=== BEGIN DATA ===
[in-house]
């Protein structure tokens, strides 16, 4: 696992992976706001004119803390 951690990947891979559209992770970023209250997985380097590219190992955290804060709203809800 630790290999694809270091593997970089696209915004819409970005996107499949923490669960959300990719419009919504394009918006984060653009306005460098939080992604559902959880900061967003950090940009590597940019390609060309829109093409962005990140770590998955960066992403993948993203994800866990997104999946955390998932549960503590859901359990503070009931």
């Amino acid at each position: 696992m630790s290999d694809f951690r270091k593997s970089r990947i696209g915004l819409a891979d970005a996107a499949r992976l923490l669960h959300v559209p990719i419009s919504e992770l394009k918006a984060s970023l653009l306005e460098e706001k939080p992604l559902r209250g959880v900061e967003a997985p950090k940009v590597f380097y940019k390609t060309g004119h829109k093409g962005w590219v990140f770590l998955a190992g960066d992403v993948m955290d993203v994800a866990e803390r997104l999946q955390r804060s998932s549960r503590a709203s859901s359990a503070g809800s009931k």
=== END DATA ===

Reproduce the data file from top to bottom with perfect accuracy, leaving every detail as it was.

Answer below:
[in-house]
């Protein structure tokens, strides 16, 4: 696992992976706001004119803390 951690990947891979559209992770970023209250997985380097590219190992955290804060709203809800 630790290999694809270091593997970089696209915004819409970005996107499949923490669960959300990719419009919504394009918006984060653009306005460098939080992604559902959880900061967003950090940009590597940019390609060309829109093409962005990140770590998955960066992403993948993203994800866990997104999946955390998932549960503590859901359990503070009931």
């Amino acid at each position: 696992m630790s290999d694809f951690r270091k593997s970089r990947i696209g915004l819409a891979d970005a996107a499949r992976l923490l669960h959300v559209p990719i419009s919504e992770l394009k918006a984060s970023l653009l306005e460098e706001k939080p992604l559902r209250g959880v900061e967003a997985p950090k940009v590597f380097y940019k390609t060309g004119h829109k093409g962005w590219v990140f770590l998955a190992g960066d992403v993948m955290d993203v994800a866990e803390r997104l999946q955390r804060s998932s549960r503590a709203s859901s359990a503070g809800s009931k």